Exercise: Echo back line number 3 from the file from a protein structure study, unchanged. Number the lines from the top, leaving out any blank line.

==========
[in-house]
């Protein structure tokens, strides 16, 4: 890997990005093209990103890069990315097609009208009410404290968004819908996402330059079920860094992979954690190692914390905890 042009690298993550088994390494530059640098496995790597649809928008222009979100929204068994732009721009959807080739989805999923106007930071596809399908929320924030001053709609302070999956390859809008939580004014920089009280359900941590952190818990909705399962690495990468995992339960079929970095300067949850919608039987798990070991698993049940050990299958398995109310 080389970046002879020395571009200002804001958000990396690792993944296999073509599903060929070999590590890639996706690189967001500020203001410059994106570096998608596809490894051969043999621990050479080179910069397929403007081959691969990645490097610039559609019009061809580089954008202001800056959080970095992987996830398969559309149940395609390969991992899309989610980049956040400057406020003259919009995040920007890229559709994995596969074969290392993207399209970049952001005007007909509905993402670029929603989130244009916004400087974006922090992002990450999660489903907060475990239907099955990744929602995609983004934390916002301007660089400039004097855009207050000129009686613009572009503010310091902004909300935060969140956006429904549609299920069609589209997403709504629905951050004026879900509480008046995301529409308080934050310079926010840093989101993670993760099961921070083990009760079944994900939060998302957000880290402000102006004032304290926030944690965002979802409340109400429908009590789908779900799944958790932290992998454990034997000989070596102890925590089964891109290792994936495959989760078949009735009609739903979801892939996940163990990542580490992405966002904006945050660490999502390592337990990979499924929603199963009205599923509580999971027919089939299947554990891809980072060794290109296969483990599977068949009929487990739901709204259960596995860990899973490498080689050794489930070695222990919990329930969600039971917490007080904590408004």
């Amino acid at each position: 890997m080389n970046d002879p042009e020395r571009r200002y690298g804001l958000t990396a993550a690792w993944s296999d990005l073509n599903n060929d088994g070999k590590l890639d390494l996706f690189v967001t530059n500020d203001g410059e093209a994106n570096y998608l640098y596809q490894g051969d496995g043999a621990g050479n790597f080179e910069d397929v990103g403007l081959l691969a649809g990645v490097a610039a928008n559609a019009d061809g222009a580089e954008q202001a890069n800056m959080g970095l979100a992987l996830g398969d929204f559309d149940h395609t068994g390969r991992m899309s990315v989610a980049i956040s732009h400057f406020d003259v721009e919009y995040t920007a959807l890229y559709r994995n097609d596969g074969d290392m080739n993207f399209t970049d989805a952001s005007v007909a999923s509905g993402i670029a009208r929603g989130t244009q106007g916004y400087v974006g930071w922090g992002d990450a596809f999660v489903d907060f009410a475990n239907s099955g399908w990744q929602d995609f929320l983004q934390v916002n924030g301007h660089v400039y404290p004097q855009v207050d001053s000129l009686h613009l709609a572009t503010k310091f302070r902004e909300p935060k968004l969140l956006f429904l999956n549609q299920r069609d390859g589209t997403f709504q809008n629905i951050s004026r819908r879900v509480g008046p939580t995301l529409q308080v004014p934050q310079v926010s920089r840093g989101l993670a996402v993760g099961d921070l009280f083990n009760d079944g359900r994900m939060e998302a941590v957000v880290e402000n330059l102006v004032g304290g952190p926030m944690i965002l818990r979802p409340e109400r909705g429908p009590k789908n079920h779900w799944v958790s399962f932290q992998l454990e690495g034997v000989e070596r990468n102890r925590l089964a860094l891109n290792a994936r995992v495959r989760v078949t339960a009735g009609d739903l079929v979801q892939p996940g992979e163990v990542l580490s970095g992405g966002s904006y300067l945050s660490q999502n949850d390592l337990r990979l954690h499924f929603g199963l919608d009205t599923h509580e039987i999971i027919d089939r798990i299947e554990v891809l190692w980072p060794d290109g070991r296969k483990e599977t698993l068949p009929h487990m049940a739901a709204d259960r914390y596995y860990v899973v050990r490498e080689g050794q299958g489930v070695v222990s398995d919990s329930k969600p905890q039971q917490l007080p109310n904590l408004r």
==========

């Amino acid at each position: 890997m080389n970046d002879p042009e020395r571009r200002y690298g804001l958000t990396a993550a690792w993944s296999d990005l073509n599903n060929d088994g070999k590590l890639d390494l996706f690189v967001t530059n500020d203001g410059e093209a994106n570096y998608l640098y596809q490894g051969d496995g043999a621990g050479n790597f080179e910069d397929v990103g403007l081959l691969a649809g990645v490097a610039a928008n559609a019009d061809g222009a580089e954008q202001a890069n800056m959080g970095l979100a992987l996830g398969d929204f559309d149940h395609t068994g390969r991992m899309s990315v989610a980049i956040s732009h400057f406020d003259v721009e919009y995040t920007a959807l890229y559709r994995n097609d596969g074969d290392m080739n993207f399209t970049d989805a952001s005007v007909a999923s509905g993402i670029a009208r929603g989130t244009q106007g916004y400087v974006g930071w922090g992002d990450a596809f999660v489903d907060f009410a475990n239907s099955g399908w990744q929602d995609f929320l983004q934390v916002n924030g301007h660089v400039y404290p004097q855009v207050d001053s000129l009686h613009l709609a572009t503010k310091f302070r902004e909300p935060k968004l969140l956006f429904l999956n549609q299920r069609d390859g589209t997403f709504q809008n629905i951050s004026r819908r879900v509480g008046p939580t995301l529409q308080v004014p934050q310079v926010s920089r840093g989101l993670a996402v993760g099961d921070l009280f083990n009760d079944g359900r994900m939060e998302a941590v957000v880290e402000n330059l102006v004032g304290g952190p926030m944690i965002l818990r979802p409340e109400r909705g429908p009590k789908n079920h779900w799944v958790s399962f932290q992998l454990e690495g034997v000989e070596r990468n102890r925590l089964a860094l891109n290792a994936r995992v495959r989760v078949t339960a009735g009609d739903l079929v979801q892939p996940g992979e163990v990542l580490s970095g992405g966002s904006y300067l945050s660490q999502n949850d390592l337990r990979l954690h499924f929603g199963l919608d009205t599923h509580e039987i999971i027919d089939r798990i299947e554990v891809l190692w980072p060794d290109g070991r296969k483990e599977t698993l068949p009929h487990m049940a739901a709204d259960r914390y596995y860990v899973v050990r490498e080689g050794q299958g489930v070695v222990s398995d919990s329930k969600p905890q039971q917490l007080p109310n904590l408004r």